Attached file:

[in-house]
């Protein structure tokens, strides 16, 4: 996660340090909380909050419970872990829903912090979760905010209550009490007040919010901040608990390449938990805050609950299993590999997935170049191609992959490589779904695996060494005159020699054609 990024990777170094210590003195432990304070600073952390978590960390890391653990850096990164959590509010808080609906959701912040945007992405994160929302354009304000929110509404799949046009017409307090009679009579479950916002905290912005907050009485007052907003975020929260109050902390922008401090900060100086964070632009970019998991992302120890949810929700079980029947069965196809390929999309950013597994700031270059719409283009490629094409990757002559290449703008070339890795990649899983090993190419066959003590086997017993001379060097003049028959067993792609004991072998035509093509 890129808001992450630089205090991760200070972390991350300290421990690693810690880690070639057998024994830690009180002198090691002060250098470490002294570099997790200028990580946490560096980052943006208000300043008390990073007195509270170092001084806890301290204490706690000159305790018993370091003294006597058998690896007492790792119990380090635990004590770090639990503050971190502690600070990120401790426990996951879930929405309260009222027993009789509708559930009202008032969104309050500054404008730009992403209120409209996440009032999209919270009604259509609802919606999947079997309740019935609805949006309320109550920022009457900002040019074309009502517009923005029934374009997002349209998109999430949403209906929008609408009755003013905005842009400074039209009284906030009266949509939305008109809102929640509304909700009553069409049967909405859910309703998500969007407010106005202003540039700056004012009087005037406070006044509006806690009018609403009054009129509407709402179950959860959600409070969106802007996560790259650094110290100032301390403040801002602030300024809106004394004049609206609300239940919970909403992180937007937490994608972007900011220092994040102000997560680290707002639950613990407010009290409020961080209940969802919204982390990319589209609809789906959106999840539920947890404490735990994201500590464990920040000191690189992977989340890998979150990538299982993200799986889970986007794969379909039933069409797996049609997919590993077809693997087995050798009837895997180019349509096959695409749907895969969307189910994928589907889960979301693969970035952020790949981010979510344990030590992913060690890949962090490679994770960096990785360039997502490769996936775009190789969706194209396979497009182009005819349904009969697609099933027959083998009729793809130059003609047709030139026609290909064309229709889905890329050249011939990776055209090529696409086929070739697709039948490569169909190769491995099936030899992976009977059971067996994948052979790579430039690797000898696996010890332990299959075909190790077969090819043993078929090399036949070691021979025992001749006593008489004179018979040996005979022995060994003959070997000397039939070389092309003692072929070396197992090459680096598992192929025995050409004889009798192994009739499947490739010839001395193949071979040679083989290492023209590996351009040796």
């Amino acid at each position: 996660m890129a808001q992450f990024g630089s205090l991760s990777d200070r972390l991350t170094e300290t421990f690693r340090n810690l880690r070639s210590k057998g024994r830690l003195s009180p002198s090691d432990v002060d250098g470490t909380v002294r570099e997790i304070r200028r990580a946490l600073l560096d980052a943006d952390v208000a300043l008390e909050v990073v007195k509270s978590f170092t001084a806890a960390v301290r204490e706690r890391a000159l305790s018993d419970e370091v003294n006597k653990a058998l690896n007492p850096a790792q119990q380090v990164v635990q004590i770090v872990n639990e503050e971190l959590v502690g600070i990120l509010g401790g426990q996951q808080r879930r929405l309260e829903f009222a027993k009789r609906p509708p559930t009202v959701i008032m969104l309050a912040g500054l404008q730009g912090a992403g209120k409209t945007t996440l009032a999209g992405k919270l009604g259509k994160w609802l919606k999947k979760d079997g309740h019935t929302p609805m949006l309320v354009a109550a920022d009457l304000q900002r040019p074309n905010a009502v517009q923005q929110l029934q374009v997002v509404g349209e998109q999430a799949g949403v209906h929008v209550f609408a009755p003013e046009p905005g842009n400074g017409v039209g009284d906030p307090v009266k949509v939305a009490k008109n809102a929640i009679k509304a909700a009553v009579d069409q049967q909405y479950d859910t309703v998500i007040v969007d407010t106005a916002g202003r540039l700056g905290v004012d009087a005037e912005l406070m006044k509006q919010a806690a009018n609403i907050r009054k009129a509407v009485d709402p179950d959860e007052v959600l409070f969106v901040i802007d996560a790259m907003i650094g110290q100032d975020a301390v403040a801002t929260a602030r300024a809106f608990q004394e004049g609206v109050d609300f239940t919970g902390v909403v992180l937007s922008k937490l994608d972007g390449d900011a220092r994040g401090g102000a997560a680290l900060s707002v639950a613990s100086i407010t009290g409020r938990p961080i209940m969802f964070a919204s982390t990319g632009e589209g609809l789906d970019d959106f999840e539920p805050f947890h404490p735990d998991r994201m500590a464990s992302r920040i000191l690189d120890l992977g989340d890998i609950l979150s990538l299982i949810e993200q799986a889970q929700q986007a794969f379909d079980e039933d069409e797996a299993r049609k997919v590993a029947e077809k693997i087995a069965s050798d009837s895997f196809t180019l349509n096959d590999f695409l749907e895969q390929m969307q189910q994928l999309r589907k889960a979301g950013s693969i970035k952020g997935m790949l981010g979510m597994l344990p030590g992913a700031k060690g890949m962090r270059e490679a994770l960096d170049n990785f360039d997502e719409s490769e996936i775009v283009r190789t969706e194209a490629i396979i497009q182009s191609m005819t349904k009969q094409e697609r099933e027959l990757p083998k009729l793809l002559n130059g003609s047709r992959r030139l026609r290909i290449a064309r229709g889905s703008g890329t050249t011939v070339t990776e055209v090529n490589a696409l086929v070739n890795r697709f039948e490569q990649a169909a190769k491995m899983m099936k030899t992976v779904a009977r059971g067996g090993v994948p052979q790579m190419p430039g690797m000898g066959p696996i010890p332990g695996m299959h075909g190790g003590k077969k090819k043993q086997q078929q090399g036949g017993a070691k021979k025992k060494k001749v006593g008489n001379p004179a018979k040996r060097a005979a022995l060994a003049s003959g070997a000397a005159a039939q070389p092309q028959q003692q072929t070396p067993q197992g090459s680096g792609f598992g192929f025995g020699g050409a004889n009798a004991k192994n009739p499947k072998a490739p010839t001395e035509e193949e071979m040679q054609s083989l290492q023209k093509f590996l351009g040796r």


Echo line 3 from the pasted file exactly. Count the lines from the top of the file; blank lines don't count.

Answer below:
């Amino acid at each position: 996660m890129a808001q992450f990024g630089s205090l991760s990777d200070r972390l991350t170094e300290t421990f690693r340090n810690l880690r070639s210590k057998g024994r830690l003195s009180p002198s090691d432990v002060d250098g470490t909380v002294r570099e997790i304070r200028r990580a946490l600073l560096d980052a943006d952390v208000a300043l008390e909050v990073v007195k509270s978590f170092t001084a806890a960390v301290r204490e706690r890391a000159l305790s018993d419970e370091v003294n006597k653990a058998l690896n007492p850096a790792q119990q380090v990164v635990q004590i770090v872990n639990e503050e971190l959590v502690g600070i990120l509010g401790g426990q996951q808080r879930r929405l309260e829903f009222a027993k009789r609906p509708p559930t009202v959701i008032m969104l309050a912040g500054l404008q730009g912090a992403g209120k409209t945007t996440l009032a999209g992405k919270l009604g259509k994160w609802l919606k999947k979760d079997g309740h019935t929302p609805m949006l309320v354009a109550a920022d009457l304000q900002r040019p074309n905010a009502v517009q923005q929110l029934q374009v997002v509404g349209e998109q999430a799949g949403v209906h929008v209550f609408a009755p003013e046009p905005g842009n400074g017409v039209g009284d906030p307090v009266k949509v939305a009490k008109n809102a929640i009679k509304a909700a009553v009579d069409q049967q909405y479950d859910t309703v998500i007040v969007d407010t106005a916002g202003r540039l700056g905290v004012d009087a005037e912005l406070m006044k509006q919010a806690a009018n609403i907050r009054k009129a509407v009485d709402p179950d959860e007052v959600l409070f969106v901040i802007d996560a790259m907003i650094g110290q100032d975020a301390v403040a801002t929260a602030r300024a809106f608990q004394e004049g609206v109050d609300f239940t919970g902390v909403v992180l937007s922008k937490l994608d972007g390449d900011a220092r994040g401090g102000a997560a680290l900060s707002v639950a613990s100086i407010t009290g409020r938990p961080i209940m969802f964070a919204s982390t990319g632009e589209g609809l789906d970019d959106f999840e539920p805050f947890h404490p735990d998991r994201m500590a464990s992302r920040i000191l690189d120890l992977g989340d890998i609950l979150s990538l299982i949810e993200q799986a889970q929700q986007a794969f379909d079980e039933d069409e797996a299993r049609k997919v590993a029947e077809k693997i087995a069965s050798d009837s895997f196809t180019l349509n096959d590999f695409l749907e895969q390929m969307q189910q994928l999309r589907k889960a979301g950013s693969i970035k952020g997935m790949l981010g979510m597994l344990p030590g992913a700031k060690g890949m962090r270059e490679a994770l960096d170049n990785f360039d997502e719409s490769e996936i775009v283009r190789t969706e194209a490629i396979i497009q182009s191609m005819t349904k009969q094409e697609r099933e027959l990757p083998k009729l793809l002559n130059g003609s047709r992959r030139l026609r290909i290449a064309r229709g889905s703008g890329t050249t011939v070339t990776e055209v090529n490589a696409l086929v070739n890795r697709f039948e490569q990649a169909a190769k491995m899983m099936k030899t992976v779904a009977r059971g067996g090993v994948p052979q790579m190419p430039g690797m000898g066959p696996i010890p332990g695996m299959h075909g190790g003590k077969k090819k043993q086997q078929q090399g036949g017993a070691k021979k025992k060494k001749v006593g008489n001379p004179a018979k040996r060097a005979a022995l060994a003049s003959g070997a000397a005159a039939q070389p092309q028959q003692q072929t070396p067993q197992g090459s680096g792609f598992g192929f025995g020699g050409a004889n009798a004991k192994n009739p499947k072998a490739p010839t001395e035509e193949e071979m040679q054609s083989l290492q023209k093509f590996l351009g040796r």